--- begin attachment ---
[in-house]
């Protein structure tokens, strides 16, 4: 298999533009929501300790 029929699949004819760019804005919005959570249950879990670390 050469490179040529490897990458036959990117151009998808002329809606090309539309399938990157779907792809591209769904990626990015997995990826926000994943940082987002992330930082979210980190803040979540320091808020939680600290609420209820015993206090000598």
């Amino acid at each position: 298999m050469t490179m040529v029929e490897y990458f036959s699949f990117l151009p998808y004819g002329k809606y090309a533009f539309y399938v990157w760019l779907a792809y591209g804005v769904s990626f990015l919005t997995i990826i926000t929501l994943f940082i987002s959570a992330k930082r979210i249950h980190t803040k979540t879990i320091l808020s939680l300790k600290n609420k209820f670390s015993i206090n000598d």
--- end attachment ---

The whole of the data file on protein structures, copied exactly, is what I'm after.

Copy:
[in-house]
């Protein structure tokens, strides 16, 4: 298999533009929501300790 029929699949004819760019804005919005959570249950879990670390 050469490179040529490897990458036959990117151009998808002329809606090309539309399938990157779907792809591209769904990626990015997995990826926000994943940082987002992330930082979210980190803040979540320091808020939680600290609420209820015993206090000598």
């Amino acid at each position: 298999m050469t490179m040529v029929e490897y990458f036959s699949f990117l151009p998808y004819g002329k809606y090309a533009f539309y399938v990157w760019l779907a792809y591209g804005v769904s990626f990015l919005t997995i990826i926000t929501l994943f940082i987002s959570a992330k930082r979210i249950h980190t803040k979540t879990i320091l808020s939680l300790k600290n609420k209820f670390s015993i206090n000598d």